In a huge cavern blastered from soled rock, at the foot of a deep shaft that resembles a playground slide where a giant's children might cavort, the first Metro trainload of passengers arrived in Arlington yesterday.
The cavern is Rosslyn station, 97 feet below ground, a spectacular example of subway construction, linked to the surface by the longest escalators in the world outside the Soviet Union - 194 feet from end to end which, if placed in an office gap building, would reach without a gap from the lobby to the 10th floor.
The escalators occupy a huge oval shaft, burrowed at a 30-degree angle downward from the street surface.
For about 50 people who took a preview ride from the Metro Center station at 12th and G Streets NW past Rosslyn to Arlington Cemetery station yesterday, Rosslyn was the high - or, in a more literal sense, the low - point of a trip that made local transit history.
Although test trains have been running on the tracks 101 feet beneath the Potomac River surface since Dec. 17, yesterday's journey was the first on which passengers, other than Metro technicians, were aboard. The riders were Metro board members, media representatives and transit authority officials.
The 3 1/2-mile segment they rode is part of Metro's second line, 12 miles long, that is scheduled to go into public service July 1.
When that happens, the subway system will total 17.6 miles of an ultimately planned 100 miles, and will have two routes intersecting at Metro Center.
The original line, now in its 10th month of public operation, will continue to run from Rhode Island Avenue station through downtown, but its terminal will be moved from Farragut North to Dupont Circle. The second line will run from Stadium-Armory to National Airport.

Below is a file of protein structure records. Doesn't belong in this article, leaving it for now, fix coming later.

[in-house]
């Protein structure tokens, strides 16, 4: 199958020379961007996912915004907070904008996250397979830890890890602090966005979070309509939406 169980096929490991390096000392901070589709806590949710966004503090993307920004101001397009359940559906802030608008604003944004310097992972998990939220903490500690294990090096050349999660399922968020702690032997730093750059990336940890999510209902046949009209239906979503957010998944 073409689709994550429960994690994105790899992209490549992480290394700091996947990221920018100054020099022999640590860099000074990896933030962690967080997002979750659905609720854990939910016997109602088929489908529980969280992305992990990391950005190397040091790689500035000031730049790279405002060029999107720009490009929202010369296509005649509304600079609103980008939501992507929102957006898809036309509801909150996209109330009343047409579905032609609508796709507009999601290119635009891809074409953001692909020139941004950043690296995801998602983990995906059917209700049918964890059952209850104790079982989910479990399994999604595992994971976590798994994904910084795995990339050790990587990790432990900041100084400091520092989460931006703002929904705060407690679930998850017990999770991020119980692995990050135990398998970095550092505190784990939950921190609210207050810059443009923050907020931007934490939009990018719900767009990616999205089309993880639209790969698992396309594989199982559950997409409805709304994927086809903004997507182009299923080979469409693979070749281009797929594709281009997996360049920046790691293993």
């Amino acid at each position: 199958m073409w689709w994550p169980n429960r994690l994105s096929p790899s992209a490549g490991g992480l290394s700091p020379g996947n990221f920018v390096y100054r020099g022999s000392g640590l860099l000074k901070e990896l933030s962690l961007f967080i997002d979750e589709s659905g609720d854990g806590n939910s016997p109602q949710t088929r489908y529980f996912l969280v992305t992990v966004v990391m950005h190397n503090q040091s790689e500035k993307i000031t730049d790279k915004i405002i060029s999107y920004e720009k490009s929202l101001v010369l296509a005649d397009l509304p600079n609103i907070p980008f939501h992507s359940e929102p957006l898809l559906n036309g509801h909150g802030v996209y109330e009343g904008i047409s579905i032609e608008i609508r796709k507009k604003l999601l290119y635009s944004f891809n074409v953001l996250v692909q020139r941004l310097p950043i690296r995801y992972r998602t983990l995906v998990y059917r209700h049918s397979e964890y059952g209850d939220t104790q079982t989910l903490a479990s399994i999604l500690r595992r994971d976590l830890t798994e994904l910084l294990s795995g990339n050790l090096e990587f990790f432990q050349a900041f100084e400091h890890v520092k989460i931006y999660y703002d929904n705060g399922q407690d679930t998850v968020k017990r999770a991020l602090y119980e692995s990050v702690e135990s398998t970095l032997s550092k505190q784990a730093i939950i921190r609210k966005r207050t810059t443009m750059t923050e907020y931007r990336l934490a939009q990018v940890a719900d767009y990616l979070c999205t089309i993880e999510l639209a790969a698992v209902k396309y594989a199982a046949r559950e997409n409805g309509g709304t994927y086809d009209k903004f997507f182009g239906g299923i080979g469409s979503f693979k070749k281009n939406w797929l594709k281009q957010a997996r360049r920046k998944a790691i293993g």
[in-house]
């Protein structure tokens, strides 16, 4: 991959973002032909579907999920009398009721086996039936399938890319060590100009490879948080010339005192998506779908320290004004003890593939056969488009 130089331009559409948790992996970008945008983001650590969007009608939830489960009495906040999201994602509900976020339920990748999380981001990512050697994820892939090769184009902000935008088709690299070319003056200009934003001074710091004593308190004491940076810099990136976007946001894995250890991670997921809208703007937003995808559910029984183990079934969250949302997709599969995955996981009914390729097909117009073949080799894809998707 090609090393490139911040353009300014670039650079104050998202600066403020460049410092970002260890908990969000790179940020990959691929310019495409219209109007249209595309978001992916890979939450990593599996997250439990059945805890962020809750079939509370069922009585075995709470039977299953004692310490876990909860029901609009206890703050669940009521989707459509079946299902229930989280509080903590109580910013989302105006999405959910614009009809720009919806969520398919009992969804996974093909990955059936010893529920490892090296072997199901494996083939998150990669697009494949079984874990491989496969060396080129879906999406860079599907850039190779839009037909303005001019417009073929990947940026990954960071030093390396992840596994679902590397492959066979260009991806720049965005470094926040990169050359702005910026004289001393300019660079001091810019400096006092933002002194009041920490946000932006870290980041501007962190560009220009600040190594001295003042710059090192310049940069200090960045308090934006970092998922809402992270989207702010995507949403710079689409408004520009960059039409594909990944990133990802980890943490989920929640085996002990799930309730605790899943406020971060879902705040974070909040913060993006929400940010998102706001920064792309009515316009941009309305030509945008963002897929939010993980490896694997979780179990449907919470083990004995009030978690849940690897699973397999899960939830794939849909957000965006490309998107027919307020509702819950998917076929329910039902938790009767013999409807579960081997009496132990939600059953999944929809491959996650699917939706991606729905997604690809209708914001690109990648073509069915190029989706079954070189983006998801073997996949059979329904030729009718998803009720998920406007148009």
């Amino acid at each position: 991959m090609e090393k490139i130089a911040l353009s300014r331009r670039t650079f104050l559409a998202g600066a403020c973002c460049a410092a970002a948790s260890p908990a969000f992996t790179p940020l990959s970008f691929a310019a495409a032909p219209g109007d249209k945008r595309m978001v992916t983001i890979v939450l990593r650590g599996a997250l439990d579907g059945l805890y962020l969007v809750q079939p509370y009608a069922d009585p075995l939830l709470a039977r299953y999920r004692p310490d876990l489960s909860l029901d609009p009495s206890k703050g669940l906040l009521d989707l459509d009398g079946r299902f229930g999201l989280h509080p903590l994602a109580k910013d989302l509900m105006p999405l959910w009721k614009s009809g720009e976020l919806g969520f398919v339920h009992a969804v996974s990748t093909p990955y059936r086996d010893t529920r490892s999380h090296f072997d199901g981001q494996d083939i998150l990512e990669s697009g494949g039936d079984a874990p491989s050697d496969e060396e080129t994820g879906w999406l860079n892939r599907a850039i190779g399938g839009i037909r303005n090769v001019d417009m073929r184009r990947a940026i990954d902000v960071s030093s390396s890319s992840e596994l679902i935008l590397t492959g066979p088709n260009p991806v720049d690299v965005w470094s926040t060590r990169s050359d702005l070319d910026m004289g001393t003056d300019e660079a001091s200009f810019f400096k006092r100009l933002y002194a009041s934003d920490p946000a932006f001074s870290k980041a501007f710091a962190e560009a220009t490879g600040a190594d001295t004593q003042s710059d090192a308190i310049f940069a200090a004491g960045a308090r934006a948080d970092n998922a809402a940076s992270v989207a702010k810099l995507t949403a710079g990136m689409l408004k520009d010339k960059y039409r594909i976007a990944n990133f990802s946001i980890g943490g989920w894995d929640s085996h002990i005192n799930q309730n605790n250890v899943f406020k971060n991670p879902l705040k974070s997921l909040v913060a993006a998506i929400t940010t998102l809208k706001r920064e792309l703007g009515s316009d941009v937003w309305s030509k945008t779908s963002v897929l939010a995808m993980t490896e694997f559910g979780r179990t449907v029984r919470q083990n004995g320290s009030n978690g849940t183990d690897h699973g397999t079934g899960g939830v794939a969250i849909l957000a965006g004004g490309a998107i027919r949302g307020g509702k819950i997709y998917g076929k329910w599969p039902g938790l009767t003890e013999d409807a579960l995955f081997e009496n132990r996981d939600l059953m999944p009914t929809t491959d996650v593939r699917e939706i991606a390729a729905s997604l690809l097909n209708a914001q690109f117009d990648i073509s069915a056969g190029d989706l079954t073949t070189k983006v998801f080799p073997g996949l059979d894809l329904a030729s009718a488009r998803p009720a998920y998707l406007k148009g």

Up to now, test trains have run on the second line for the entire distance from L'Enfant Plaza in Southwest Washington to the portal of a tunnel near the Pentagon in Arlington County. The first such trip under the river was made Dec. 17. Yesterday's trip covered the central portion of the previously tested alignment.
When the public gets aboard the new line, a journey from Metro Center to the Rosslyn station in Arlington will take 7 minutes, compared with up to 30 minutes it now takes a rush-hour bus to go through Georgetown and over Key Bridge. Trains will exceed 70 miles an hour for the underwater part of the trip.
But yesterday's journey was slow, never exceeding 15 miles an hour, a caution that proved its worth when the train clipped the corner of a temporary safety-barrier gate near Rosslyn, putting a minor crease in the car's aluminum siding.
The train also made a stop yesterday that never will appear on a published timetable. It was under the river, midway between Key Bridge and the northern tip of Theodore Roosevelt Bridge, where the subway crosses the D.C.-Virginia boundary.
Since there were politicians and television cameras aboard, it was the logical place for impromptu speeches.
Rep. Herbert E. Harris II (D-Va.), a former member of the Metro board who would have been its chairman in 1975 if he had not been elected to Congress, recalled a walking tour Oct. 7, 1973, that stopped at the same place in the then-trackless tunnel.
Calling yesterday's trip symbolic, Harris said he was "probably as excited as I've ever been before" at Metro's potential for providing convenient commuting and environmental benefits.